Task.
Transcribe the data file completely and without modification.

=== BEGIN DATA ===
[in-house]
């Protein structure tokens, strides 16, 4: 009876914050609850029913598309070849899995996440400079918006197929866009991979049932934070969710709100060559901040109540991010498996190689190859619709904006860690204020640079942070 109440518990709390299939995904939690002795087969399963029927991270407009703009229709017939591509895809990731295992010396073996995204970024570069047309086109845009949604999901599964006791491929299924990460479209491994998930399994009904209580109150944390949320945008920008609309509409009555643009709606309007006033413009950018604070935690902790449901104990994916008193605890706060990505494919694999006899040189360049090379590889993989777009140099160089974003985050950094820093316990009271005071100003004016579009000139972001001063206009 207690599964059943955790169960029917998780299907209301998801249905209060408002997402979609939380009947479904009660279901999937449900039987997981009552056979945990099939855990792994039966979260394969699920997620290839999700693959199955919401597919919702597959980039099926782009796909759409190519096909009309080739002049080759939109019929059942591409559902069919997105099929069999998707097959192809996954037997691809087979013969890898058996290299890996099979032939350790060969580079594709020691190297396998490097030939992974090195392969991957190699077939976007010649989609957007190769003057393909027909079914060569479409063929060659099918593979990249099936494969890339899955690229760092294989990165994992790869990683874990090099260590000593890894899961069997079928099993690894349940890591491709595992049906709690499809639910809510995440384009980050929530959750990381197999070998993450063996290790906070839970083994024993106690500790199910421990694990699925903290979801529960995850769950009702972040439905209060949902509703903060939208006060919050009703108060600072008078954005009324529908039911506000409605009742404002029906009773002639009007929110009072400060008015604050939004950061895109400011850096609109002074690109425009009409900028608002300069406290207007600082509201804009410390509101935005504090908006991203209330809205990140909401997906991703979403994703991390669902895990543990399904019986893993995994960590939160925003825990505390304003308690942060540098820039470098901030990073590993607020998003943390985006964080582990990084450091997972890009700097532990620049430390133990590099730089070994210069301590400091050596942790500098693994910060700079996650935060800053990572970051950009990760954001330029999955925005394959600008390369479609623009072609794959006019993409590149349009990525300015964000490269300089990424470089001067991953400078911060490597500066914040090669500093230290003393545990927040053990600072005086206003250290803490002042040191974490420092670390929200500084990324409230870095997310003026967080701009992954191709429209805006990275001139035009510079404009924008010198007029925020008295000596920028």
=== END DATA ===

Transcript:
[in-house]
């Protein structure tokens, strides 16, 4: 009876914050609850029913598309070849899995996440400079918006197929866009991979049932934070969710709100060559901040109540991010498996190689190859619709904006860690204020640079942070 109440518990709390299939995904939690002795087969399963029927991270407009703009229709017939591509895809990731295992010396073996995204970024570069047309086109845009949604999901599964006791491929299924990460479209491994998930399994009904209580109150944390949320945008920008609309509409009555643009709606309007006033413009950018604070935690902790449901104990994916008193605890706060990505494919694999006899040189360049090379590889993989777009140099160089974003985050950094820093316990009271005071100003004016579009000139972001001063206009 207690599964059943955790169960029917998780299907209301998801249905209060408002997402979609939380009947479904009660279901999937449900039987997981009552056979945990099939855990792994039966979260394969699920997620290839999700693959199955919401597919919702597959980039099926782009796909759409190519096909009309080739002049080759939109019929059942591409559902069919997105099929069999998707097959192809996954037997691809087979013969890898058996290299890996099979032939350790060969580079594709020691190297396998490097030939992974090195392969991957190699077939976007010649989609957007190769003057393909027909079914060569479409063929060659099918593979990249099936494969890339899955690229760092294989990165994992790869990683874990090099260590000593890894899961069997079928099993690894349940890591491709595992049906709690499809639910809510995440384009980050929530959750990381197999070998993450063996290790906070839970083994024993106690500790199910421990694990699925903290979801529960995850769950009702972040439905209060949902509703903060939208006060919050009703108060600072008078954005009324529908039911506000409605009742404002029906009773002639009007929110009072400060008015604050939004950061895109400011850096609109002074690109425009009409900028608002300069406290207007600082509201804009410390509101935005504090908006991203209330809205990140909401997906991703979403994703991390669902895990543990399904019986893993995994960590939160925003825990505390304003308690942060540098820039470098901030990073590993607020998003943390985006964080582990990084450091997972890009700097532990620049430390133990590099730089070994210069301590400091050596942790500098693994910060700079996650935060800053990572970051950009990760954001330029999955925005394959600008390369479609623009072609794959006019993409590149349009990525300015964000490269300089990424470089001067991953400078911060490597500066914040090669500093230290003393545990927040053990600072005086206003250290803490002042040191974490420092670390929200500084990324409230870095997310003026967080701009992954191709429209805006990275001139035009510079404009924008010198007029925020008295000596920028």